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Hiking GuidesWyoming

Hiking Guide: Delta Lake

Delta Lake in Grand Teton National Park

Overview

Delta Lake is a stunning body of water found high in the Grand Tetons. There is no official trail to the lake, which makes reaching it a difficult venture for the unwary.

If you have the experience and navigational know-how to locate this alpine jewel, you will be rewarded with panoramic views of turquoise waters, ancient glaciers, and towering peaks.

The lake’s exquisite color is due to the presence of glacial flour (aka rock flour) suspended in its icy waters. This powdery silt is deposited into the lake by two glaciers – Teepe Glacier and Teton Glacier.

From the lake, much of Teton Glacier is hidden from view by an impressive moraine (glacial debris) deposited below, though the upper portion of it can be seen.

From left to right, Teepe Pillar, Grand Teton, and East Prong dominate the landscape. Grand Teton itself is 13,776 feet while the lake sits at 9,016 feet, leaving you gaping up at an impressive 4,760 feet of prominence from Delta’s shores.

I’ll be straight with you: This is one of the most scenic alpine lakes you will ever see – if you can find it.

Delta Lake is downright exquisite
Delta Lake is downright exquisite

The fastest and most direct route is to start at Lupine Meadows Trailhead and take the Amphitheater Lake Trail to a “secret” turnoff at the end of the sixth switchback.

Lupine Meadows Trailhead

Even though the turnoff to Delta Lake has no signage, there is a well-worn, narrow trail, along with cairns and ribbons to lead the way through talus slopes and off-trail portions.

Quick Facts

  • Distance: 8 miles
  • Hike Time: 4-5 hours
  • Elevation Gain: 2,300 feet
  • Fee: $35 for a 7-day pass to Grand Teton National Park
  • Dogs: No
  • Difficulty: Hard

Hiking to Delta Lake

I parked at Lupine Meadows Trailhead on a Wednesday at 8:30 am. By this point, the lot was mostly full with a few open spaces.

After 0.4 miles of flats, the trail begins a somewhat gradual ascent. This comfortable grade nets you about 300 feet over one mile. From this point on, the hiking is steep.

Looking down at Bradley Lake from the Lupine Meadow Trail
Looking down at Bradley and Taggart Lakes from the Lupine Meadow Trail

The first switchback starts 1.8 miles in from the trailhead. Unless you’re following a GPX track, I’d suggest counting switchbacks so you don’t miss the turnoff at the sixth switchback like I did.

I continued for over a mile in the wrong direction, but I don’t regret it in the least. I made it to Platform Campsites before turning around. Along the way, I was awestruck by the views in Garnet Canyon.

The Grand Teton from Garnet Canyon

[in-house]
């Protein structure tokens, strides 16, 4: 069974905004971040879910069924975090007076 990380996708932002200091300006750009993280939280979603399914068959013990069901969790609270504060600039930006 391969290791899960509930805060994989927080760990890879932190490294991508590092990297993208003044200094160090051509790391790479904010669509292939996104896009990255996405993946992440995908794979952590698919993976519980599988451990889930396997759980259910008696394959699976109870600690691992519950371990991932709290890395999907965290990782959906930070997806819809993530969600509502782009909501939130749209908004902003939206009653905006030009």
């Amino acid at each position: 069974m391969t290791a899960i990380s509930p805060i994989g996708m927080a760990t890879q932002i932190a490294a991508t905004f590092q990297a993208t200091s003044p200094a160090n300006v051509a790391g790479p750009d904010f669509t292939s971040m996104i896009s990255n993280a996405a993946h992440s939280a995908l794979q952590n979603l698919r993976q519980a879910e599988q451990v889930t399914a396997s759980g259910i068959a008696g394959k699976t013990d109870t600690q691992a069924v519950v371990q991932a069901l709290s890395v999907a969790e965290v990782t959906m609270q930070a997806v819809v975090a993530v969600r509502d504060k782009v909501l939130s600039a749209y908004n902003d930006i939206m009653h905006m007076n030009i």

The Grand Teton from Garnet Canyon

Unless you’re in the mood to explore Garnet Canyon, make sure to bear right at the sixth switchback. There is a sign at this junction that indicates the mileage to Amphitheater Lake.

Once you hit the first switchback after the junction, bear right over the railroad ties and continue north onto the dirt path.

There are a few ribbons tied to trees along the way. Follow these!
There are a few ribbons tied to trees along the way. Follow these!

If you miss this, you are well on your way to Amphitheater Lake! Otherwise, congratulations – Delta Lake is only 0.8 miles of strenuous uphill hiking from where you are.

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Stay vigilant and you should have no problem following the “off-trail” route to the lake. The first half is a dirt path that traverses the mountainside before giving way to a less-navigable talus slope.

The final stretch to Delta Lake is the steepest
The final stretch to Delta Lake is the steepest

Although the route can be difficult to navigate and the trail is steep and strenuous, the prize for your effort is one of the most picturesque lakes in the Grand Tetons and beyond!

Indian paintbrush (Wyoming's state flower) next to Delta Lake
Indian paintbrush (Wyoming’s state flower) next to Delta Lake

Delta Lake

Map

Location

Lupine Meadows Trailhead is located at the end of a dirt road off of Teton Park Road (to the left), 8.6 miles from the turnoff on U.S. Highway 191.

Get Directions

Resources

Topo Maps

Links

Photos

Glacial meltwater flowing beneath boulders in Garnet Canyon
Glacial meltwater flows down Garnet Canyon
Looking down on Taggart Lake from Garnet Canyon
Looking down on Taggart Lake from Garnet Canyon

Yellow wildflowers next to the trail

Blue wildflowers next to the trail

More Great Hikes in Grand Teton National Park

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